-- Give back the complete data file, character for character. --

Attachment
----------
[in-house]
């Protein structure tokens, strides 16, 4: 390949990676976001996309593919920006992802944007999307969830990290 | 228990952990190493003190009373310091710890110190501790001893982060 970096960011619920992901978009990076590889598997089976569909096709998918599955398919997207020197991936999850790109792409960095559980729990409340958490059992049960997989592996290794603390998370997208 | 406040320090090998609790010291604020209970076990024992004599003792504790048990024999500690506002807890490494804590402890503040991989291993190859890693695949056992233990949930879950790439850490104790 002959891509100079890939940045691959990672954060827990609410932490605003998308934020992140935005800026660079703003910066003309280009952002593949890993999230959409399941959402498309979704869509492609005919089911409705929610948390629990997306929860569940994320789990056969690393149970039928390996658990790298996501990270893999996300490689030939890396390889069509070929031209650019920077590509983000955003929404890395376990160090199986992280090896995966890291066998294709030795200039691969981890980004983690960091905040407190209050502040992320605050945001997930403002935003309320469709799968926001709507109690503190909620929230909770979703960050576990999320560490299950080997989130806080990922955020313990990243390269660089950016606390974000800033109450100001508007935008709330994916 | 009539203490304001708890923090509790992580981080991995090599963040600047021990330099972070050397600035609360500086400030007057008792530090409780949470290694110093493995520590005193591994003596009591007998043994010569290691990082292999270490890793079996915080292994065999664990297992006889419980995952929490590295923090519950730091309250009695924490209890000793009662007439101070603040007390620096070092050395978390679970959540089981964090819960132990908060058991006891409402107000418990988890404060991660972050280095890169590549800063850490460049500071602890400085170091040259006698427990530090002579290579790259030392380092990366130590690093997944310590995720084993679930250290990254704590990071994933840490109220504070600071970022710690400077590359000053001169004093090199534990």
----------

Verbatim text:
[in-house]
């Protein structure tokens, strides 16, 4: 390949990676976001996309593919920006992802944007999307969830990290 | 228990952990190493003190009373310091710890110190501790001893982060 970096960011619920992901978009990076590889598997089976569909096709998918599955398919997207020197991936999850790109792409960095559980729990409340958490059992049960997989592996290794603390998370997208 | 406040320090090998609790010291604020209970076990024992004599003792504790048990024999500690506002807890490494804590402890503040991989291993190859890693695949056992233990949930879950790439850490104790 002959891509100079890939940045691959990672954060827990609410932490605003998308934020992140935005800026660079703003910066003309280009952002593949890993999230959409399941959402498309979704869509492609005919089911409705929610948390629990997306929860569940994320789990056969690393149970039928390996658990790298996501990270893999996300490689030939890396390889069509070929031209650019920077590509983000955003929404890395376990160090199986992280090896995966890291066998294709030795200039691969981890980004983690960091905040407190209050502040992320605050945001997930403002935003309320469709799968926001709507109690503190909620929230909770979703960050576990999320560490299950080997989130806080990922955020313990990243390269660089950016606390974000800033109450100001508007935008709330994916 | 009539203490304001708890923090509790992580981080991995090599963040600047021990330099972070050397600035609360500086400030007057008792530090409780949470290694110093493995520590005193591994003596009591007998043994010569290691990082292999270490890793079996915080292994065999664990297992006889419980995952929490590295923090519950730091309250009695924490209890000793009662007439101070603040007390620096070092050395978390679970959540089981964090819960132990908060058991006891409402107000418990988890404060991660972050280095890169590549800063850490460049500071602890400085170091040259006698427990530090002579290579790259030392380092990366130590690093997944310590995720084993679930250290990254704590990071994933840490109220504070600071970022710690400077590359000053001169004093090199534990």